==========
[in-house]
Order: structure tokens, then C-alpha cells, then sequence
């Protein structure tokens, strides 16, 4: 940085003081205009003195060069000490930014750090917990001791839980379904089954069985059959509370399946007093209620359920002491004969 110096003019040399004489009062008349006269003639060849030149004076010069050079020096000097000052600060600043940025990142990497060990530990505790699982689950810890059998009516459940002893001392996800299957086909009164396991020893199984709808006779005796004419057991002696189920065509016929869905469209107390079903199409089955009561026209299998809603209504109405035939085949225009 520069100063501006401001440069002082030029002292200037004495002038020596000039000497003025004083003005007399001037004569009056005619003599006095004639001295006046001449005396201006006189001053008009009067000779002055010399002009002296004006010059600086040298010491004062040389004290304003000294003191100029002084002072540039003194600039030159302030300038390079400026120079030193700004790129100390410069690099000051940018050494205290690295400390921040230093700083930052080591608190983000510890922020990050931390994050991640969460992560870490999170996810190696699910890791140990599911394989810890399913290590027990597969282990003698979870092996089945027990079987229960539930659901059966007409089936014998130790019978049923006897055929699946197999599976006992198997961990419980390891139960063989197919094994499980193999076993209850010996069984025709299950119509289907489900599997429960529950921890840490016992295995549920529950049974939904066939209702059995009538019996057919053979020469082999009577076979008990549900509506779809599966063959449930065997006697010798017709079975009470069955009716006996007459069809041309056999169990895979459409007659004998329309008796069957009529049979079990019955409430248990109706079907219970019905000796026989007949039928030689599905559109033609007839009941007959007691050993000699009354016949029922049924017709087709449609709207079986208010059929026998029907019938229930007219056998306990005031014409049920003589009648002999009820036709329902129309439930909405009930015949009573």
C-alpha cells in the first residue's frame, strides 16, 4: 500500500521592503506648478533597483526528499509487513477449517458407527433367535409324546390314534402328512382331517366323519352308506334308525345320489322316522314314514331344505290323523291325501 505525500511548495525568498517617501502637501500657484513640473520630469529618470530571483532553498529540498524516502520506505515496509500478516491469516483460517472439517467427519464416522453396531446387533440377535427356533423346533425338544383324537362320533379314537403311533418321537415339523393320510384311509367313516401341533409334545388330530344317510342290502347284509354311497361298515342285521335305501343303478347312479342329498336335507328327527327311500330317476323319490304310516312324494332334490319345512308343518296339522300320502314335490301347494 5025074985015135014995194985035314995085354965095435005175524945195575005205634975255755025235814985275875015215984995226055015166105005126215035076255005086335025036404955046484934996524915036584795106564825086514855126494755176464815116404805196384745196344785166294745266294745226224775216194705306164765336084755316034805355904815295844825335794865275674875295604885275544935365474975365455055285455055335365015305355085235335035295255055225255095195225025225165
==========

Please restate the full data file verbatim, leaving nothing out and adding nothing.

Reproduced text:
[in-house]
Order: structure tokens, then C-alpha cells, then sequence
């Protein structure tokens, strides 16, 4: 940085003081205009003195060069000490930014750090917990001791839980379904089954069985059959509370399946007093209620359920002491004969 110096003019040399004489009062008349006269003639060849030149004076010069050079020096000097000052600060600043940025990142990497060990530990505790699982689950810890059998009516459940002893001392996800299957086909009164396991020893199984709808006779005796004419057991002696189920065509016929869905469209107390079903199409089955009561026209299998809603209504109405035939085949225009 520069100063501006401001440069002082030029002292200037004495002038020596000039000497003025004083003005007399001037004569009056005619003599006095004639001295006046001449005396201006006189001053008009009067000779002055010399002009002296004006010059600086040298010491004062040389004290304003000294003191100029002084002072540039003194600039030159302030300038390079400026120079030193700004790129100390410069690099000051940018050494205290690295400390921040230093700083930052080591608190983000510890922020990050931390994050991640969460992560870490999170996810190696699910890791140990599911394989810890399913290590027990597969282990003698979870092996089945027990079987229960539930659901059966007409089936014998130790019978049923006897055929699946197999599976006992198997961990419980390891139960063989197919094994499980193999076993209850010996069984025709299950119509289907489900599997429960529950921890840490016992295995549920529950049974939904066939209702059995009538019996057919053979020469082999009577076979008990549900509506779809599966063959449930065997006697010798017709079975009470069955009716006996007459069809041309056999169990895979459409007659004998329309008796069957009529049979079990019955409430248990109706079907219970019905000796026989007949039928030689599905559109033609007839009941007959007691050993000699009354016949029922049924017709087709449609709207079986208010059929026998029907019938229930007219056998306990005031014409049920003589009648002999009820036709329902129309439930909405009930015949009573």
C-alpha cells in the first residue's frame, strides 16, 4: 500500500521592503506648478533597483526528499509487513477449517458407527433367535409324546390314534402328512382331517366323519352308506334308525345320489322316522314314514331344505290323523291325501 505525500511548495525568498517617501502637501500657484513640473520630469529618470530571483532553498529540498524516502520506505515496509500478516491469516483460517472439517467427519464416522453396531446387533440377535427356533423346533425338544383324537362320533379314537403311533418321537415339523393320510384311509367313516401341533409334545388330530344317510342290502347284509354311497361298515342285521335305501343303478347312479342329498336335507328327527327311500330317476323319490304310516312324494332334490319345512308343518296339522300320502314335490301347494 5025074985015135014995194985035314995085354965095435005175524945195575005205634975255755025235814985275875015215984995226055015166105005126215035076255005086335025036404955046484934996524915036584795106564825086514855126494755176464815116404805196384745196344785166294745266294745226224775216194705306164765336084755316034805355904815295844825335794865275674875295604885275544935365474975365455055285455055335365015305355085235335035295255055225255095195225025225165